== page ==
Kurt knew how to walk lightly over the forest’s delicate carpet, but didn’t. He moved westward through spindly ponderosa pines scrunching dried litter under his feet and avoiding the sprawling prickly pears, though their needles had grown rubbery and harmless. He scouted for hope, any sign, of a returning natural world. There was no hope. Kurt knew it, and he assumed he knew why. They had all made up their minds to leave Earth.
The last, the vultures, the slugs, the maggots, even mushrooms and molds, and all the rest, left after the feast. The world’s population was reduced to the humans and any tree or shrub that could be easily sown and kept alive; that was, until the soil became useless and other methods of creating oxygen had to be invented. The very last to go were the vultures. Kurt wondered about this. The vultures’ bodies, and any human who died after the extinction, at the absence of any species useful at decomposition, remained on earth unchanged. He wondered why the vultures should be chosen, if a choice it was, to mock the last species clinging to the end of life. The old poets had reserved the raven, or the swallow, the thrush, and sometimes eagles as the birds of great change. Perhaps the poets were afraid of being too trope-ish or cliché to assign so obvious a symbol to the changing worlds in their poems. Whether or not it was cliché would never matter anyway, this cycle was the last laugh of the natural world as it left earth for good.
The extinction was eerily quiet in the news. For a while, after the oceans dumped their dead on the shores of the still, sort of, living, the conservationists and the scientists argued on CNN and Fox about the causes and coming affects, but new news happened and human life seemed to go on much as it always had. Though, without the need for ecological based restrictions, industry spread exponentially.
For one, since human bodies could no longer decompose, and there seemed to be something gravely unsettling about planting a person in the ground to remain unchanged for ever, there was a great demand for crematoriums. The sharpest businessmen jumped at the demand, purchasing all the permits and rights to cremation and with an oligopoly over the disposal of human bodies set to creating a new and lucrative economy.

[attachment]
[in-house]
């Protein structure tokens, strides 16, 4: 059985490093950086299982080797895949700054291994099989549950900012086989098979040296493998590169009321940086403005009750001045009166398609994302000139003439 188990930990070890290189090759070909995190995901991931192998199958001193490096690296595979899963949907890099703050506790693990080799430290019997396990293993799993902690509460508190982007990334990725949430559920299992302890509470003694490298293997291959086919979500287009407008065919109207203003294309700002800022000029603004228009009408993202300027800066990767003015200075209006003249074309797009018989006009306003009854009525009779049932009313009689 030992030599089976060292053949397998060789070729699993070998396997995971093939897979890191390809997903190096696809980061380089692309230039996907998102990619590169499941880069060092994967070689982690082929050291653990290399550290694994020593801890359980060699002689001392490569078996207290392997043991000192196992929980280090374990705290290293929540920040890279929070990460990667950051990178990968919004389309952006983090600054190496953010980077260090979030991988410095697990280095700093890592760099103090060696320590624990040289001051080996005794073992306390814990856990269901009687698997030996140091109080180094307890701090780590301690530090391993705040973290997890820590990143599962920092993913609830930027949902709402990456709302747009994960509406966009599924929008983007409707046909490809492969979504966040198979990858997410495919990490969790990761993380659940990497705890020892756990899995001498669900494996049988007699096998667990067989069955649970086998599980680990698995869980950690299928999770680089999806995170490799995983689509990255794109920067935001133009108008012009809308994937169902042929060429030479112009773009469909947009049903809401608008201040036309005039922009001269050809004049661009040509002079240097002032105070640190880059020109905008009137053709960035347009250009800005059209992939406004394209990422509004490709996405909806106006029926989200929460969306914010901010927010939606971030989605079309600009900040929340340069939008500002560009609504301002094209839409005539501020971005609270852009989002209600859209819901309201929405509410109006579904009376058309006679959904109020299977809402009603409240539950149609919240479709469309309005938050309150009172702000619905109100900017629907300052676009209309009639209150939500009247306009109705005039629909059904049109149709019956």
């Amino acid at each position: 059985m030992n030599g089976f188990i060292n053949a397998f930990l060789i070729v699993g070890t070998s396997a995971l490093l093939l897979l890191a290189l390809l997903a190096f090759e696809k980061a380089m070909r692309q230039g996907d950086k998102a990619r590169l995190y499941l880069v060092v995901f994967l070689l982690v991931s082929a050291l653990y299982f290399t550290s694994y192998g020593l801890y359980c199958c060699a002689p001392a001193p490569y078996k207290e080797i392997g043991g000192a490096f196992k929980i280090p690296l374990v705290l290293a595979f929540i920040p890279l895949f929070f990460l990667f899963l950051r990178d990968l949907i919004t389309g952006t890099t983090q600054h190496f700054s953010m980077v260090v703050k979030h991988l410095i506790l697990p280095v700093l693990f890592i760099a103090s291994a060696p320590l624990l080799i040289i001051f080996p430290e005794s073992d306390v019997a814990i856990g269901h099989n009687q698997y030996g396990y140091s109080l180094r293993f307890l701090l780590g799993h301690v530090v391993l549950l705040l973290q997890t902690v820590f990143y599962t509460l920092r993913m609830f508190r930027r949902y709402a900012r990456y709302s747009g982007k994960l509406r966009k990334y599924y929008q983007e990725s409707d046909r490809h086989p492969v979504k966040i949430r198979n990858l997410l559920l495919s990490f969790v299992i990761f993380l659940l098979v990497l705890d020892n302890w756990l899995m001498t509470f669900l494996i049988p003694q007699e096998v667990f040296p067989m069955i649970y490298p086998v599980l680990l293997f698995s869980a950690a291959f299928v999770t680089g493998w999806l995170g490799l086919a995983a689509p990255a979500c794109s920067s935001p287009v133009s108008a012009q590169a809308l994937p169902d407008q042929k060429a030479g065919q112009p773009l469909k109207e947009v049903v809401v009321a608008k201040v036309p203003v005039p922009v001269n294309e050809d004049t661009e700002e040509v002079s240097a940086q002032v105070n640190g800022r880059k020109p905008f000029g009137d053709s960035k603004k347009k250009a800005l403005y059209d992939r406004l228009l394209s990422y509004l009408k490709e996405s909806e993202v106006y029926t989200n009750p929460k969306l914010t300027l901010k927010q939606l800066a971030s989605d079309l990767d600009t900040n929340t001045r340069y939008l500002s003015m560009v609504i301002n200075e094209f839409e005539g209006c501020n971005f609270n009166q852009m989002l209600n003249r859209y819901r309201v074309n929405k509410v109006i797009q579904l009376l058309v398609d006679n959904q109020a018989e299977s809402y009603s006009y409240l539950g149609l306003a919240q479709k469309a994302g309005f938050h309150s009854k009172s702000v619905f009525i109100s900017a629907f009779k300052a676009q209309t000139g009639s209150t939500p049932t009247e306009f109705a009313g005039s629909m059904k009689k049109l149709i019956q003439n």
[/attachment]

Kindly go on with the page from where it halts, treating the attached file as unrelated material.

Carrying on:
The morgues, at first, grew to be the worlds largest private economy, it was assumed that from their wealth could be found some panacea from the extinction. They became like banks. They loaned money, provided funeral insurance, and of course collected the dead to be cremated. The human compulsion for control remained as blindly ironic now as it had before the purge.
For a while ashes were spread ceremoniously by the families.
Crematoriums were discovered to be greedy fat bodied scavengers, bodies were piled and burned by the dozen. Once the families of the dead learned that inside the precious urns were little more than soft white orgies people’s sentimentality slowly waned. They stopped trusting the insurance services provided by the crematoriums. They forfeit their memberships. There was still great need for cremation. But the people wouldn’t pay for it. So the crematoriums wouldn’t burn. Some folks built their own furnaces. They were arrested. It was dark.
It was the work of a small group (a million or so), the last remaining members of the old Tea Party, who thought to arrange the bodies of their members at the steps of the crematoriums, watching endlessly (the eyes were the worst part, they would not stay closed. The common theory was that the eyes remained a window into our world when the soul had left). It would be the catalysts to the crematoriums’ backslide. They would become more like disposal facilities.
The mortician-businessmen, owning all the necessary permits and rights to human disposal, hadn’t counted on a ruling by Judge Mary Abbey which lay responsibility for human disposal squarely on those who owned the rights to human disposal. The once lucrative business became a duty, the permits were non-transferable, not that anyone would take them, and the businessmen became public servants.
Kurt was moving into the dead silence of the forest to go the way of the rest of the animals. If a forest it could be called. The air, if air it could be called, held the motionless scent of plastic. The ground squeaked like Styrofoam. He passed an ancient stock tank; a pocked, frozen, tub mould. Even in his childhood it wasn’t useful to its purpose, it was just a muddy pit, he walked there with his mother some evenings. His mother thoughtfully named it Travis Lake which offended his father whose best friend inspired the naming in his declining phases of alcoholism. Travis died a shadow. He was dying for a long time until one day he wasn’t dying anymore. It came as a relief to his friends who had watched his slow death, helplessly.
The only eyes on Kurt were those of the fat, still, vultures perched as timeless sentinels on cardboard remains of colorless pine trees. Kurt would find his own perch; and there remain.